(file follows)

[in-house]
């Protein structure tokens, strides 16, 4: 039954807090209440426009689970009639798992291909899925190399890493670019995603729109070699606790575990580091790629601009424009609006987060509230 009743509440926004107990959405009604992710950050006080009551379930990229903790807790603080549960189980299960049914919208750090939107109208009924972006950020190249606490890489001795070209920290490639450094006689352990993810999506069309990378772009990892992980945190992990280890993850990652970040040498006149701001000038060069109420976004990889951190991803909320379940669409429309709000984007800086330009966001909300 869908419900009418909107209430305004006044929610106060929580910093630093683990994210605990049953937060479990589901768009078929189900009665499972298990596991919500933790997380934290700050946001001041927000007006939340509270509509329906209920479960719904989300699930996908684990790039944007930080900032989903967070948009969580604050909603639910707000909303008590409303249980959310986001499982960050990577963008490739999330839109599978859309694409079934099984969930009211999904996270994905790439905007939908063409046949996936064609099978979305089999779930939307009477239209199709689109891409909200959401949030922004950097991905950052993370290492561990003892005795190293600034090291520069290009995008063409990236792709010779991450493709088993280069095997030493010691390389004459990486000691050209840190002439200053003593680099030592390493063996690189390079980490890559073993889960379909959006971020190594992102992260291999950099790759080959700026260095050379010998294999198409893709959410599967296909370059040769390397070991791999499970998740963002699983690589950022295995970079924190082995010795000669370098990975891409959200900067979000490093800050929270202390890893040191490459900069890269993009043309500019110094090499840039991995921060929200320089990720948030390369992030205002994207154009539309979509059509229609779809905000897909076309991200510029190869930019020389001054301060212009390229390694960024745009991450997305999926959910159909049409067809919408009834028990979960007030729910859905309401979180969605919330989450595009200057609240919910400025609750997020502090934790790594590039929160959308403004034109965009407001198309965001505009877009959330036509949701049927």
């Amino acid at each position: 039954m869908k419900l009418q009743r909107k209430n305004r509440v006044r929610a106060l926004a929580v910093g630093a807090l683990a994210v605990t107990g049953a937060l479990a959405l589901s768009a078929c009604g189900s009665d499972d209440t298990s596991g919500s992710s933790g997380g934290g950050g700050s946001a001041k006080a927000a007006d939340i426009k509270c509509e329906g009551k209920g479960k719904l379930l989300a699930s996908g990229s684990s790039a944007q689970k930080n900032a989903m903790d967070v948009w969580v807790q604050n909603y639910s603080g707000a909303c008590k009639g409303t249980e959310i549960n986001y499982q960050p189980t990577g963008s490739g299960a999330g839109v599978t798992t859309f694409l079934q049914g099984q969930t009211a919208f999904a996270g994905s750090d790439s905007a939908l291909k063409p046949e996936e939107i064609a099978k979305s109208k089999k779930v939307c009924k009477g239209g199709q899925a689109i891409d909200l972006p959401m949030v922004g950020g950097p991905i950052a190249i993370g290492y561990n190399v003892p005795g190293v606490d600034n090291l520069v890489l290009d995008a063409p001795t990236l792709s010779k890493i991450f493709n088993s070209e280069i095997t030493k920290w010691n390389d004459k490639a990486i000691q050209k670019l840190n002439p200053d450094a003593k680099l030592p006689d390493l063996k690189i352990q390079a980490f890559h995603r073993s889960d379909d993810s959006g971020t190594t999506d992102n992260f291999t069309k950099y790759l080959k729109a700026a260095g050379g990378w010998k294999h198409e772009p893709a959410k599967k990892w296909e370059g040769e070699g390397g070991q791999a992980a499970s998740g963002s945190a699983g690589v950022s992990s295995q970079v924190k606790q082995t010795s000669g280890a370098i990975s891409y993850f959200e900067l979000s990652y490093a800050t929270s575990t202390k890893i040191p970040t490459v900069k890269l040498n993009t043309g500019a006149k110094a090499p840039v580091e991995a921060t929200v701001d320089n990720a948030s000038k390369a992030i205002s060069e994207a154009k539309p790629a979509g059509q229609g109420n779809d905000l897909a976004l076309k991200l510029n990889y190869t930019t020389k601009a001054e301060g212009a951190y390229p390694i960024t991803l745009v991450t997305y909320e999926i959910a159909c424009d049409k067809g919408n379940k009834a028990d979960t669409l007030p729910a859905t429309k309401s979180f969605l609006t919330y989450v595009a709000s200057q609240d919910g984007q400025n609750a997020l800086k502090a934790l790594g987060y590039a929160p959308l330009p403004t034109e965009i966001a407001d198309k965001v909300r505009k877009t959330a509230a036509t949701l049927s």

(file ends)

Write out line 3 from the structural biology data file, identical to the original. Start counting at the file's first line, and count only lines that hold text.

């Amino acid at each position: 039954m869908k419900l009418q009743r909107k209430n305004r509440v006044r929610a106060l926004a929580v910093g630093a807090l683990a994210v605990t107990g049953a937060l479990a959405l589901s768009a078929c009604g189900s009665d499972d209440t298990s596991g919500s992710s933790g997380g934290g950050g700050s946001a001041k006080a927000a007006d939340i426009k509270c509509e329906g009551k209920g479960k719904l379930l989300a699930s996908g990229s684990s790039a944007q689970k930080n900032a989903m903790d967070v948009w969580v807790q604050n909603y639910s603080g707000a909303c008590k009639g409303t249980e959310i549960n986001y499982q960050p189980t990577g963008s490739g299960a999330g839109v599978t798992t859309f694409l079934q049914g099984q969930t009211a919208f999904a996270g994905s750090d790439s905007a939908l291909k063409p046949e996936e939107i064609a099978k979305s109208k089999k779930v939307c009924k009477g239209g199709q899925a689109i891409d909200l972006p959401m949030v922004g950020g950097p991905i950052a190249i993370g290492y561990n190399v003892p005795g190293v606490d600034n090291l520069v890489l290009d995008a063409p001795t990236l792709s010779k890493i991450f493709n088993s070209e280069i095997t030493k920290w010691n390389d004459k490639a990486i000691q050209k670019l840190n002439p200053d450094a003593k680099l030592p006689d390493l063996k690189i352990q390079a980490f890559h995603r073993s889960d379909d993810s959006g971020t190594t999506d992102n992260f291999t069309k950099y790759l080959k729109a700026a260095g050379g990378w010998k294999h198409e772009p893709a959410k599967k990892w296909e370059g040769e070699g390397g070991q791999a992980a499970s998740g963002s945190a699983g690589v950022s992990s295995q970079v924190k606790q082995t010795s000669g280890a370098i990975s891409y993850f959200e900067l979000s990652y490093a800050t929270s575990t202390k890893i040191p970040t490459v900069k890269l040498n993009t043309g500019a006149k110094a090499p840039v580091e991995a921060t929200v701001d320089n990720a948030s000038k390369a992030i205002s060069e994207a154009k539309p790629a979509g059509q229609g109420n779809d905000l897909a976004l076309k991200l510029n990889y190869t930019t020389k601009a001054e301060g212009a951190y390229p390694i960024t991803l745009v991450t997305y909320e999926i959910a159909c424009d049409k067809g919408n379940k009834a028990d979960t669409l007030p729910a859905t429309k309401s979180f969605l609006t919330y989450v595009a709000s200057q609240d919910g984007q400025n609750a997020l800086k502090a934790l790594g987060y590039a929160p959308l330009p403004t034109e965009i966001a407001d198309k965001v909300r505009k877009t959330a509230a036509t949701l049927s």